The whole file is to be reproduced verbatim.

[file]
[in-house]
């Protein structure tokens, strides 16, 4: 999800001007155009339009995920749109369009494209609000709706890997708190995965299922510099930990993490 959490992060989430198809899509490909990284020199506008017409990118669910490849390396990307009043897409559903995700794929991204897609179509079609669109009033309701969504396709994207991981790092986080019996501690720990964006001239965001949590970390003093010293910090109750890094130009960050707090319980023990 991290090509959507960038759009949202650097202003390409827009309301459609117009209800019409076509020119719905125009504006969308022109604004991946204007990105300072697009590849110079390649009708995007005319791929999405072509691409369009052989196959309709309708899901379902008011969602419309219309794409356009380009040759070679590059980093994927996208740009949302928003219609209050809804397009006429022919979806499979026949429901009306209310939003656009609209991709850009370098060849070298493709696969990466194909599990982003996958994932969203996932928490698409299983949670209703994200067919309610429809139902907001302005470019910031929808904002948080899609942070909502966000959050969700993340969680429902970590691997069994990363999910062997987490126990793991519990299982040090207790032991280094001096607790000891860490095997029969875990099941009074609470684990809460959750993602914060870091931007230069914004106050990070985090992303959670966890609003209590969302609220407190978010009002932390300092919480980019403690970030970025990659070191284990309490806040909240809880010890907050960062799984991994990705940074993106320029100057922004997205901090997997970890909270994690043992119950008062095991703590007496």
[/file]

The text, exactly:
[in-house]
């Protein structure tokens, strides 16, 4: 999800001007155009339009995920749109369009494209609000709706890997708190995965299922510099930990993490 959490992060989430198809899509490909990284020199506008017409990118669910490849390396990307009043897409559903995700794929991204897609179509079609669109009033309701969504396709994207991981790092986080019996501690720990964006001239965001949590970390003093010293910090109750890094130009960050707090319980023990 991290090509959507960038759009949202650097202003390409827009309301459609117009209800019409076509020119719905125009504006969308022109604004991946204007990105300072697009590849110079390649009708995007005319791929999405072509691409369009052989196959309709309708899901379902008011969602419309219309794409356009380009040759070679590059980093994927996208740009949302928003219609209050809804397009006429022919979806499979026949429901009306209310939003656009609209991709850009370098060849070298493709696969990466194909599990982003996958994932969203996932928490698409299983949670209703994200067919309610429809139902907001302005470019910031929808904002948080899609942070909502966000959050969700993340969680429902970590691997069994990363999910062997987490126990793991519990299982040090207790032991280094001096607790000891860490095997029969875990099941009074609470684990809460959750993602914060870091931007230069914004106050990070985090992303959670966890609003209590969302609220407190978010009002932390300092919480980019403690970030970025990659070191284990309490806040909240809880010890907050960062799984991994990705940074993106320029100057922004997205901090997997970890909270994690043992119950008062095991703590007496």